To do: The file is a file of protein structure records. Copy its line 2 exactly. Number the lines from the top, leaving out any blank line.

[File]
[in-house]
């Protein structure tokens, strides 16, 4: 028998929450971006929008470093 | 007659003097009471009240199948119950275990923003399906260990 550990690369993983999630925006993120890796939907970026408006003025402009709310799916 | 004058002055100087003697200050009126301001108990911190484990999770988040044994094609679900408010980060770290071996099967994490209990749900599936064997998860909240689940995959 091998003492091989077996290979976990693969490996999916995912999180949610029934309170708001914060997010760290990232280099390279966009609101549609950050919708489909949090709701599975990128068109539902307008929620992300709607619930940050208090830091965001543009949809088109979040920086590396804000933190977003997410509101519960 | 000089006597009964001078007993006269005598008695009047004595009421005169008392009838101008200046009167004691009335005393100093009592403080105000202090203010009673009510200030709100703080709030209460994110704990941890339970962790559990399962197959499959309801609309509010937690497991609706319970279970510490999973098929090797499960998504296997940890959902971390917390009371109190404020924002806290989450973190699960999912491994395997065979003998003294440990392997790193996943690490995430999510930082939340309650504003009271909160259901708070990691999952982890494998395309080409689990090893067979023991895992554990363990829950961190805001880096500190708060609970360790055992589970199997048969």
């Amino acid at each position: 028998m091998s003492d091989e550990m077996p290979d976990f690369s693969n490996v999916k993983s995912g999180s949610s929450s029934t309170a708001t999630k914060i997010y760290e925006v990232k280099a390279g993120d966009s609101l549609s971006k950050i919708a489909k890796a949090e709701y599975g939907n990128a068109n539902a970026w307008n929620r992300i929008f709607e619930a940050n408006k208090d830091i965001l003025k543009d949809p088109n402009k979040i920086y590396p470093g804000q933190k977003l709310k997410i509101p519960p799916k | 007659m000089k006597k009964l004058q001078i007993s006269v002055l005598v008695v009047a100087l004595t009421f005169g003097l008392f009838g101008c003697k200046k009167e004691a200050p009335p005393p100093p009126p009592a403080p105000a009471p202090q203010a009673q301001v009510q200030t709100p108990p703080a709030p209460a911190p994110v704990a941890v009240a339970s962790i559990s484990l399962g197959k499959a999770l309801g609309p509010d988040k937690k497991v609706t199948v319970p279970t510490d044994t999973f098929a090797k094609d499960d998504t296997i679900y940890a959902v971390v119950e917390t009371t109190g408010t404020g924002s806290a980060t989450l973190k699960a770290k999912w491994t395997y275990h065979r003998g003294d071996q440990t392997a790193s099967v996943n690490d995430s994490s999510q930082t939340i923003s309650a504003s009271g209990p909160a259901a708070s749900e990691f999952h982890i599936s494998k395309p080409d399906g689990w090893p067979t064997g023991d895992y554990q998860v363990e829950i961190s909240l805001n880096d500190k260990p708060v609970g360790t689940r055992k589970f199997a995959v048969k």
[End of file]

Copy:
């Protein structure tokens, strides 16, 4: 028998929450971006929008470093 | 007659003097009471009240199948119950275990923003399906260990 550990690369993983999630925006993120890796939907970026408006003025402009709310799916 | 004058002055100087003697200050009126301001108990911190484990999770988040044994094609679900408010980060770290071996099967994490209990749900599936064997998860909240689940995959 091998003492091989077996290979976990693969490996999916995912999180949610029934309170708001914060997010760290990232280099390279966009609101549609950050919708489909949090709701599975990128068109539902307008929620992300709607619930940050208090830091965001543009949809088109979040920086590396804000933190977003997410509101519960 | 000089006597009964001078007993006269005598008695009047004595009421005169008392009838101008200046009167004691009335005393100093009592403080105000202090203010009673009510200030709100703080709030209460994110704990941890339970962790559990399962197959499959309801609309509010937690497991609706319970279970510490999973098929090797499960998504296997940890959902971390917390009371109190404020924002806290989450973190699960999912491994395997065979003998003294440990392997790193996943690490995430999510930082939340309650504003009271909160259901708070990691999952982890494998395309080409689990090893067979023991895992554990363990829950961190805001880096500190708060609970360790055992589970199997048969």